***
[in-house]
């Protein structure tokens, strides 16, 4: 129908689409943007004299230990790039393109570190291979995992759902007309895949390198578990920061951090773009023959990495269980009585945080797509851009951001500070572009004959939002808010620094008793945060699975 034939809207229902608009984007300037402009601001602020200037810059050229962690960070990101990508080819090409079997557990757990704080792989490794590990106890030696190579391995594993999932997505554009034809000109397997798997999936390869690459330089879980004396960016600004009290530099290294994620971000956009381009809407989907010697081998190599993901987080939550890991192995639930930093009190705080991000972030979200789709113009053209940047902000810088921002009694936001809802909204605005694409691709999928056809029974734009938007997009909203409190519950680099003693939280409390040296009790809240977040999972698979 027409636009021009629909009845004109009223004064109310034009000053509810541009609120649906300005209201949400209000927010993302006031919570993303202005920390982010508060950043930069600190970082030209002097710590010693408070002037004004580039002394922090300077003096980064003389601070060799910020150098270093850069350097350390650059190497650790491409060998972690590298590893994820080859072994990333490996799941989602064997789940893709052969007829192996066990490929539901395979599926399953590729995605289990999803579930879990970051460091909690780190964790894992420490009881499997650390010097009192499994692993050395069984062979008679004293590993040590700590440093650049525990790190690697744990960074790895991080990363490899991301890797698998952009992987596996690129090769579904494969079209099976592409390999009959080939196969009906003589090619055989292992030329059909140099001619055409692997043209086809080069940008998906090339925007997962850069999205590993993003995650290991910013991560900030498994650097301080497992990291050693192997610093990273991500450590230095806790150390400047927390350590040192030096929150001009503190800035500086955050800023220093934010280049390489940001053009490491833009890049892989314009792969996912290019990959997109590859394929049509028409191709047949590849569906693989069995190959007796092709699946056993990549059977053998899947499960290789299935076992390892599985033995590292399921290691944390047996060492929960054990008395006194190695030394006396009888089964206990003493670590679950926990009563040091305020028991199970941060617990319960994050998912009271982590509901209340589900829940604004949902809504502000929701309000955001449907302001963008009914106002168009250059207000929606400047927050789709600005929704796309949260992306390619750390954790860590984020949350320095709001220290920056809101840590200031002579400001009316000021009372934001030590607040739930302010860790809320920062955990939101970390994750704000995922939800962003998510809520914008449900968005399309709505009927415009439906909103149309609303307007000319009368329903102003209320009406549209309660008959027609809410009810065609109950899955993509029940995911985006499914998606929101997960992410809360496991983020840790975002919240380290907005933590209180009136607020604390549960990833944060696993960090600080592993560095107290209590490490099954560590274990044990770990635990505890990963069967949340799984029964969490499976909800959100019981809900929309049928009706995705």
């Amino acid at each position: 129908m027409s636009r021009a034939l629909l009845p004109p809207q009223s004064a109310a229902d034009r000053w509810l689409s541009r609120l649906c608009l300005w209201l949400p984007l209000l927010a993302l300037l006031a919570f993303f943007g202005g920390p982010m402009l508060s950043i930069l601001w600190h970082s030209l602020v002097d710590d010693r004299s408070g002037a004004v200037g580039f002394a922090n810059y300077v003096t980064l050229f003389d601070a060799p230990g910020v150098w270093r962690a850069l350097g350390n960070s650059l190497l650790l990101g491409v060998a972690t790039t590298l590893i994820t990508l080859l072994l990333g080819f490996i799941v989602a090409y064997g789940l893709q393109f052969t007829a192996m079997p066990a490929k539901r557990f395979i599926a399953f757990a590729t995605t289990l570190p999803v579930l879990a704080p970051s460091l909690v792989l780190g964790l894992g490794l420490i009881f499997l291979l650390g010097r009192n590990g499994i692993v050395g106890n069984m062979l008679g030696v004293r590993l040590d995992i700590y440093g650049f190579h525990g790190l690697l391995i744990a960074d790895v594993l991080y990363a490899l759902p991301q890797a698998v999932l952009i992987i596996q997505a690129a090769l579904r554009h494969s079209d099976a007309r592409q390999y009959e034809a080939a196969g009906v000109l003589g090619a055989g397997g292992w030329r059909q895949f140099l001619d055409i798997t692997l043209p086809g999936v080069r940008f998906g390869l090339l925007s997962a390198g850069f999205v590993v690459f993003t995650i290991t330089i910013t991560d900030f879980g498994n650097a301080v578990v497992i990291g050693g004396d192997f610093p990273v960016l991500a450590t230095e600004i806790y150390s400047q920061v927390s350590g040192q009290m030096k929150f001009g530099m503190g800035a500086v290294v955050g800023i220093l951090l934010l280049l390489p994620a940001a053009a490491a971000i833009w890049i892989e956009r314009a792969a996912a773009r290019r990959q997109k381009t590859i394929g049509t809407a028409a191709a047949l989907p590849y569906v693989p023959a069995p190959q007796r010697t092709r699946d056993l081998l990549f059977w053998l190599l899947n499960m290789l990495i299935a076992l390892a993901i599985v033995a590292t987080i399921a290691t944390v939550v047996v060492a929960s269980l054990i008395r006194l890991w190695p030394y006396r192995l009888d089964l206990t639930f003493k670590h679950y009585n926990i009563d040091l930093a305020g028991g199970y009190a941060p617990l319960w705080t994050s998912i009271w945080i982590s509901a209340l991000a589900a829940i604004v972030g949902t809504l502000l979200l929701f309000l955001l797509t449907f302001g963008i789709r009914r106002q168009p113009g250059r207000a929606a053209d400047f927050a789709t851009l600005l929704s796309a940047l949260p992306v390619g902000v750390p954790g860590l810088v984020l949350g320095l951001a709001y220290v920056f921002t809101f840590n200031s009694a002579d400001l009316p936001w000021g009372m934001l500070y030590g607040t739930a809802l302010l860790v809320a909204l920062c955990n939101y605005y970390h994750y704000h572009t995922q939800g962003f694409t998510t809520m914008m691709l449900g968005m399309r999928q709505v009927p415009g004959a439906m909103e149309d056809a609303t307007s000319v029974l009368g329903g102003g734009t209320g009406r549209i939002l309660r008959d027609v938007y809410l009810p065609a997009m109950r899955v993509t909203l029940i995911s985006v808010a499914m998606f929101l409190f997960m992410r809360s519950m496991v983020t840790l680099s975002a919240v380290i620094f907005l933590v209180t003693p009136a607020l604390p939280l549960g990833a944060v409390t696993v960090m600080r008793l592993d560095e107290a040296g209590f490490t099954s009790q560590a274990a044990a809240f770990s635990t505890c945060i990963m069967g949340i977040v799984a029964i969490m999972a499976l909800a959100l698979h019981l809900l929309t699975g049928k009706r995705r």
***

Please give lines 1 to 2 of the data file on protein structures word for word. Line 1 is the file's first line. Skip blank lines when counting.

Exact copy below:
[in-house]
């Protein structure tokens, strides 16, 4: 129908689409943007004299230990790039393109570190291979995992759902007309895949390198578990920061951090773009023959990495269980009585945080797509851009951001500070572009004959939002808010620094008793945060699975 034939809207229902608009984007300037402009601001602020200037810059050229962690960070990101990508080819090409079997557990757990704080792989490794590990106890030696190579391995594993999932997505554009034809000109397997798997999936390869690459330089879980004396960016600004009290530099290294994620971000956009381009809407989907010697081998190599993901987080939550890991192995639930930093009190705080991000972030979200789709113009053209940047902000810088921002009694936001809802909204605005694409691709999928056809029974734009938007997009909203409190519950680099003693939280409390040296009790809240977040999972698979 027409636009021009629909009845004109009223004064109310034009000053509810541009609120649906300005209201949400209000927010993302006031919570993303202005920390982010508060950043930069600190970082030209002097710590010693408070002037004004580039002394922090300077003096980064003389601070060799910020150098270093850069350097350390650059190497650790491409060998972690590298590893994820080859072994990333490996799941989602064997789940893709052969007829192996066990490929539901395979599926399953590729995605289990999803579930879990970051460091909690780190964790894992420490009881499997650390010097009192499994692993050395069984062979008679004293590993040590700590440093650049525990790190690697744990960074790895991080990363490899991301890797698998952009992987596996690129090769579904494969079209099976592409390999009959080939196969009906003589090619055989292992030329059909140099001619055409692997043209086809080069940008998906090339925007997962850069999205590993993003995650290991910013991560900030498994650097301080497992990291050693192997610093990273991500450590230095806790150390400047927390350590040192030096929150001009503190800035500086955050800023220093934010280049390489940001053009490491833009890049892989314009792969996912290019990959997109590859394929049509028409191709047949590849569906693989069995190959007796092709699946056993990549059977053998899947499960290789299935076992390892599985033995590292399921290691944390047996060492929960054990008395006194190695030394006396009888089964206990003493670590679950926990009563040091305020028991199970941060617990319960994050998912009271982590509901209340589900829940604004949902809504502000929701309000955001449907302001963008009914106002168009250059207000929606400047927050789709600005929704796309949260992306390619750390954790860590984020949350320095709001220290920056809101840590200031002579400001009316000021009372934001030590607040739930302010860790809320920062955990939101970390994750704000995922939800962003998510809520914008449900968005399309709505009927415009439906909103149309609303307007000319009368329903102003209320009406549209309660008959027609809410009810065609109950899955993509029940995911985006499914998606929101997960992410809360496991983020840790975002919240380290907005933590209180009136607020604390549960990833944060696993960090600080592993560095107290209590490490099954560590274990044990770990635990505890990963069967949340799984029964969490499976909800959100019981809900929309049928009706995705």